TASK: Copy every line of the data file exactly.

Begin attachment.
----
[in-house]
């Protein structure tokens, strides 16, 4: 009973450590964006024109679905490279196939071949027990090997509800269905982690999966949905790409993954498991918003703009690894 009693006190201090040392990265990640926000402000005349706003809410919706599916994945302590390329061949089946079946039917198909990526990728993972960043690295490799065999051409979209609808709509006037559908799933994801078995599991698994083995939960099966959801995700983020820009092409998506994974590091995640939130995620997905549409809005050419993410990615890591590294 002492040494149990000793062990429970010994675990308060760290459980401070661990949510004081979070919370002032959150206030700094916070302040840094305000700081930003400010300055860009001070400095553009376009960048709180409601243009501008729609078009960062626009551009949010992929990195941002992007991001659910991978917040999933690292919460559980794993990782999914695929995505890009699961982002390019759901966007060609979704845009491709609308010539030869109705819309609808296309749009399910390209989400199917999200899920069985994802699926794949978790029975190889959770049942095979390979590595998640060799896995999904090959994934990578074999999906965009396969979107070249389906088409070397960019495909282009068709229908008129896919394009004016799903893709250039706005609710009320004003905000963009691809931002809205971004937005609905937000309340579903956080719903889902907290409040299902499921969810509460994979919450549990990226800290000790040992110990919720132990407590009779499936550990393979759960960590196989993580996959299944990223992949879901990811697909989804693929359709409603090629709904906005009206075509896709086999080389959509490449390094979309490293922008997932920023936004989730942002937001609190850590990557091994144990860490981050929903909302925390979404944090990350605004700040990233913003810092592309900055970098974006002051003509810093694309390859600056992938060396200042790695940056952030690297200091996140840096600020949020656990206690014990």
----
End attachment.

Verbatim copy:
[in-house]
């Protein structure tokens, strides 16, 4: 009973450590964006024109679905490279196939071949027990090997509800269905982690999966949905790409993954498991918003703009690894 009693006190201090040392990265990640926000402000005349706003809410919706599916994945302590390329061949089946079946039917198909990526990728993972960043690295490799065999051409979209609808709509006037559908799933994801078995599991698994083995939960099966959801995700983020820009092409998506994974590091995640939130995620997905549409809005050419993410990615890591590294 002492040494149990000793062990429970010994675990308060760290459980401070661990949510004081979070919370002032959150206030700094916070302040840094305000700081930003400010300055860009001070400095553009376009960048709180409601243009501008729609078009960062626009551009949010992929990195941002992007991001659910991978917040999933690292919460559980794993990782999914695929995505890009699961982002390019759901966007060609979704845009491709609308010539030869109705819309609808296309749009399910390209989400199917999200899920069985994802699926794949978790029975190889959770049942095979390979590595998640060799896995999904090959994934990578074999999906965009396969979107070249389906088409070397960019495909282009068709229908008129896919394009004016799903893709250039706005609710009320004003905000963009691809931002809205971004937005609905937000309340579903956080719903889902907290409040299902499921969810509460994979919450549990990226800290000790040992110990919720132990407590009779499936550990393979759960960590196989993580996959299944990223992949879901990811697909989804693929359709409603090629709904906005009206075509896709086999080389959509490449390094979309490293922008997932920023936004989730942002937001609190850590990557091994144990860490981050929903909302925390979404944090990350605004700040990233913003810092592309900055970098974006002051003509810093694309390859600056992938060396200042790695940056952030690297200091996140840096600020949020656990206690014990």